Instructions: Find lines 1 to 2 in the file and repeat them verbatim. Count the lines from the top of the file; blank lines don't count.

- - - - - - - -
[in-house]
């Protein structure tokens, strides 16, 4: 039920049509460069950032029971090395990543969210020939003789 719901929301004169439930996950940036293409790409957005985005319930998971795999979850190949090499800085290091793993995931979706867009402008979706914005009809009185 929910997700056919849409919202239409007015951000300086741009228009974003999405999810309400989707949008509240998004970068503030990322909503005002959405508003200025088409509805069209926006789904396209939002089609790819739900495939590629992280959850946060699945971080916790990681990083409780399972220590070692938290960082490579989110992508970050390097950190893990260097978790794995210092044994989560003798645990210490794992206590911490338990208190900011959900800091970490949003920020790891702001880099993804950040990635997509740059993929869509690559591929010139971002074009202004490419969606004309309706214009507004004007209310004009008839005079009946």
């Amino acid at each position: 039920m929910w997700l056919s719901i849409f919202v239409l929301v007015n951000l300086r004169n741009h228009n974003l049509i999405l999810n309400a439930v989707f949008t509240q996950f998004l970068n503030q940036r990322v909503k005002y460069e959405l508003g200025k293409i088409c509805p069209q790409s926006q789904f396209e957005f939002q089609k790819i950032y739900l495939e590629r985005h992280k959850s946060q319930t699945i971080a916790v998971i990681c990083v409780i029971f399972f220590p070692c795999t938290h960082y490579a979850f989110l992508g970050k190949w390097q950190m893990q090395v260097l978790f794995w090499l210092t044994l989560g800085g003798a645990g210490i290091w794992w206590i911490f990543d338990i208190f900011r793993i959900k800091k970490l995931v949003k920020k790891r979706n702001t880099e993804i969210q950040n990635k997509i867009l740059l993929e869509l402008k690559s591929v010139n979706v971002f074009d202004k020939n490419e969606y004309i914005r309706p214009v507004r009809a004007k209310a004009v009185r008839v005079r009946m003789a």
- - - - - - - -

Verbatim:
[in-house]
């Protein structure tokens, strides 16, 4: 039920049509460069950032029971090395990543969210020939003789 719901929301004169439930996950940036293409790409957005985005319930998971795999979850190949090499800085290091793993995931979706867009402008979706914005009809009185 929910997700056919849409919202239409007015951000300086741009228009974003999405999810309400989707949008509240998004970068503030990322909503005002959405508003200025088409509805069209926006789904396209939002089609790819739900495939590629992280959850946060699945971080916790990681990083409780399972220590070692938290960082490579989110992508970050390097950190893990260097978790794995210092044994989560003798645990210490794992206590911490338990208190900011959900800091970490949003920020790891702001880099993804950040990635997509740059993929869509690559591929010139971002074009202004490419969606004309309706214009507004004007209310004009008839005079009946």